Devil Ball Golf
  • Dustin Johnson, Danny Willett, and Henrik Stenson. (Getty)

    SPRINGFIELD, N.J.—There comes a moment in every tournament when a player knows the day is lost. That moment can come late in the proceedings, like in this year’s British Open, when Phil Mickelson dueled Henrik Stenson right to the final holes.

    Or it can come very, very early, as it did with Dustin Johnson at the PGA Championship, when he double-bogeyed the third hole and kicked off a tailspin that, in one afternoon, undid all the good he’d done in majors all season long.

    Johnson, along with Stenson and Danny Willett, made up this year’s version of the famed major winners grouping, the trio of calendar-year winners that the PGA Championship traditionally pairs together in the first two rounds. Johnson’s U.S. Open trophy, Stenson’s Claret Jug and Willett’s green jacket were enough to get them yoked together, but they weren’t enough to get two-thirds of the trio playing anything approaching decent golf.

    “I think all of us are

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  • Jimmy Walker watches a tee shot at Baltusrol. (Getty)

    With one day of the PGA Championship in the books, it’s time to take a look back at what went down, and a look forward at what we can expect on Friday.

    Jimmy Walker, dynamite: Walker, a 37-year-old PGA Tour journeyman, holds the first-night lead after putting together a pair of very strong halves. Walker survived the opening “Sobering Seven” holes at one-under, and carded four birdies on the final six holes of the second nine to wrap with a five-under round and sole possession of first place.

    Major disappointment: Strong players, weak efforts. Reigning U.S. Open champ Dustin Johnson was absolutely atrocious, carding only one birdie en route to the ol’ double hockey sticks: a seven-under-par 77. Rory McIlroy was only three strokes better, and even though he finished the day early was on the putting green as late as 7:00 p.m. trying to find a solution to his flat-stick woes.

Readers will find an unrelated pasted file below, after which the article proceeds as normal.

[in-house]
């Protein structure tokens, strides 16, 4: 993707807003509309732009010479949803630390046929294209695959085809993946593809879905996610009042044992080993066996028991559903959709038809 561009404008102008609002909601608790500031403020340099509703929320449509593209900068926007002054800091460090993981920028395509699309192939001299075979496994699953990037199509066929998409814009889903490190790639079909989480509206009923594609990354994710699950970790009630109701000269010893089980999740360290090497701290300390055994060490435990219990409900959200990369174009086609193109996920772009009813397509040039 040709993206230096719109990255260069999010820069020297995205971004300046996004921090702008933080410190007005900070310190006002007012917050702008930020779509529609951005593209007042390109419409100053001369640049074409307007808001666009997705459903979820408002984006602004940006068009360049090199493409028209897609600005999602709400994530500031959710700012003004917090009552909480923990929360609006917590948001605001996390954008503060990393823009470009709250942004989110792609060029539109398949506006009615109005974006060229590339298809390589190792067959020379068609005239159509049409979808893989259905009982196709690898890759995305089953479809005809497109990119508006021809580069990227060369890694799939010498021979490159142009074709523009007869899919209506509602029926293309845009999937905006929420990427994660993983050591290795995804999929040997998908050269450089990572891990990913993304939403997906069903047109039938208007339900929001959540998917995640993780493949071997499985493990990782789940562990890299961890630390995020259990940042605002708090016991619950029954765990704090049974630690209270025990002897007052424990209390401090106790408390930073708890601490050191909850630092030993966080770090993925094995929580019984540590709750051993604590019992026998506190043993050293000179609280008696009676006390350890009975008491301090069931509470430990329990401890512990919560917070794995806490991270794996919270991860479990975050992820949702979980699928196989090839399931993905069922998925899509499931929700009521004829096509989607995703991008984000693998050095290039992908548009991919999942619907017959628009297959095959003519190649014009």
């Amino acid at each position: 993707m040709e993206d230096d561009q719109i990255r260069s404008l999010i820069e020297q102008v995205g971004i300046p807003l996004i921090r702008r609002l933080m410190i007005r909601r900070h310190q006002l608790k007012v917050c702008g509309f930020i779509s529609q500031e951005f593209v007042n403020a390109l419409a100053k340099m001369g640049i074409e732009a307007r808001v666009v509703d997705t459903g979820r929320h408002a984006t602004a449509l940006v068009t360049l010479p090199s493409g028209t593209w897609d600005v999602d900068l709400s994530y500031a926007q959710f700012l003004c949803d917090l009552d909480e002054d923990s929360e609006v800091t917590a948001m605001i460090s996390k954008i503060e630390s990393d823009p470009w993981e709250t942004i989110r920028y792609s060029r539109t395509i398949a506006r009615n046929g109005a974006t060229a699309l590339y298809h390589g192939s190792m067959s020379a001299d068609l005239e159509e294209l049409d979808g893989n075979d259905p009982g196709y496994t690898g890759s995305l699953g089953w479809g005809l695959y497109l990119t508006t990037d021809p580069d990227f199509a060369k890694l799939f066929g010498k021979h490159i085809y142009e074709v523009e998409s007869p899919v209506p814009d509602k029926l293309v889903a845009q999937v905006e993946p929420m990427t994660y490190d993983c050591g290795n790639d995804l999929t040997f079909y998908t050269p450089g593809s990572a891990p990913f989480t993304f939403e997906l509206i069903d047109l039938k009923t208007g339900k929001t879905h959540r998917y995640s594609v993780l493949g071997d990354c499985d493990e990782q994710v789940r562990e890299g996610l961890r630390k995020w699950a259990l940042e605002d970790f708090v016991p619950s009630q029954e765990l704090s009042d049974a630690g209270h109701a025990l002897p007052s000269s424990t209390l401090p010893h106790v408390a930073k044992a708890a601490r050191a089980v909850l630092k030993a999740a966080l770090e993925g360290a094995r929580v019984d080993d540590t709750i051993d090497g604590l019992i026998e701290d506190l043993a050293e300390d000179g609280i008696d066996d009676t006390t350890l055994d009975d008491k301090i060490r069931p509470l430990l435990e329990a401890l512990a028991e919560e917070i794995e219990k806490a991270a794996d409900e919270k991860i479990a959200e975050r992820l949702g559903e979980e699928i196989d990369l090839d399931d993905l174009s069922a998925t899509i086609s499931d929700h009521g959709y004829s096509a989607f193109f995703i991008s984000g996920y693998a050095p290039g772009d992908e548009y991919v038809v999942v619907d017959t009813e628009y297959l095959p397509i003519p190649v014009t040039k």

Big names: The leaderboard sports very few big names and a

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    SPRINGFIELD, N.J. — Phil Mickelson did on Thursday what all-time great golfers do: He saved a bad round and turned it into a modest one.

    Mickelson was 4-over through 11 holes of the PGA Championship at Baltusrol’s Lower Course, looking drained of all energy that propelled him to a second-place finish two weeks ago in an epic duel against Henrik Stenson the British Open. Then, a funny thing happened, not all that uncommon to Mickelson: He rallied.

    Three birdies in the final seven holes, including on back-to-back, 500-yard-or-so par 4s, got him all the way back to a 1-over 71 that has him six back of leader Jimmy Walker.

    “I’ve been playing very well at the British and in my preparation, and to come out hit shots like I hit those first 11 holes was very disappointing,” Mickelson said. “However, I’m proud that I hung in there, fought and got three back coming in.”

    Stenson’s 20-under performance at Troon and Jason Day’s similar score a year prior in this championship aren’t the norm –

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    SPRINGFIELD, N.J. — For the first time in 2016, Jason Day has started a major in the 60s.

    The defending PGA champion, who didn’t see Baltusrol’s host Lower Course for the first time until Wednesday, opened with a smooth 2-under 68 that has him in contention on Day 1.